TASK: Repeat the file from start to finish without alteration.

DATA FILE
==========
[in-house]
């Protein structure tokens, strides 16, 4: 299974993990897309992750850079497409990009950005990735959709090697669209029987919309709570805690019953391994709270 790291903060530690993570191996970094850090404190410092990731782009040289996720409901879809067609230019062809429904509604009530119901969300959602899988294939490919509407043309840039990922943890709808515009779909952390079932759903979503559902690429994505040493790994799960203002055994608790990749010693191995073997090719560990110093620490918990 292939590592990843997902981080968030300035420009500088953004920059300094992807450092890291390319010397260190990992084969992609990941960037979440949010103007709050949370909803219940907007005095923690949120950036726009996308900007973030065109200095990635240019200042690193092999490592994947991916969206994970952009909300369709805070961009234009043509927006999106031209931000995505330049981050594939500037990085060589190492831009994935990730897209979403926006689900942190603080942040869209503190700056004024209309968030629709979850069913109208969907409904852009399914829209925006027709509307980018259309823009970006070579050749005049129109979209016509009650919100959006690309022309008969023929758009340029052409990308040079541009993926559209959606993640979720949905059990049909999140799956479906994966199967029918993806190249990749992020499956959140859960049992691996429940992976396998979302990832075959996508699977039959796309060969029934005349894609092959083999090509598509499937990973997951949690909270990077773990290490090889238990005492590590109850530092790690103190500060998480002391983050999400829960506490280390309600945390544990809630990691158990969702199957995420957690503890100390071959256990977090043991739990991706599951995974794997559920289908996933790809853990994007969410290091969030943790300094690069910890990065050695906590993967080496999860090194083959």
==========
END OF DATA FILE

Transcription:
[in-house]
């Protein structure tokens, strides 16, 4: 299974993990897309992750850079497409990009950005990735959709090697669209029987919309709570805690019953391994709270 790291903060530690993570191996970094850090404190410092990731782009040289996720409901879809067609230019062809429904509604009530119901969300959602899988294939490919509407043309840039990922943890709808515009779909952390079932759903979503559902690429994505040493790994799960203002055994608790990749010693191995073997090719560990110093620490918990 292939590592990843997902981080968030300035420009500088953004920059300094992807450092890291390319010397260190990992084969992609990941960037979440949010103007709050949370909803219940907007005095923690949120950036726009996308900007973030065109200095990635240019200042690193092999490592994947991916969206994970952009909300369709805070961009234009043509927006999106031209931000995505330049981050594939500037990085060589190492831009994935990730897209979403926006689900942190603080942040869209503190700056004024209309968030629709979850069913109208969907409904852009399914829209925006027709509307980018259309823009970006070579050749005049129109979209016509009650919100959006690309022309008969023929758009340029052409990308040079541009993926559209959606993640979720949905059990049909999140799956479906994966199967029918993806190249990749992020499956959140859960049992691996429940992976396998979302990832075959996508699977039959796309060969029934005349894609092959083999090509598509499937990973997951949690909270990077773990290490090889238990005492590590109850530092790690103190500060998480002391983050999400829960506490280390309600945390544990809630990691158990969702199957995420957690503890100390071959256990977090043991739990991706599951995974794997559920289908996933790809853990994007969410290091969030943790300094690069910890990065050695906590993967080496999860090194083959």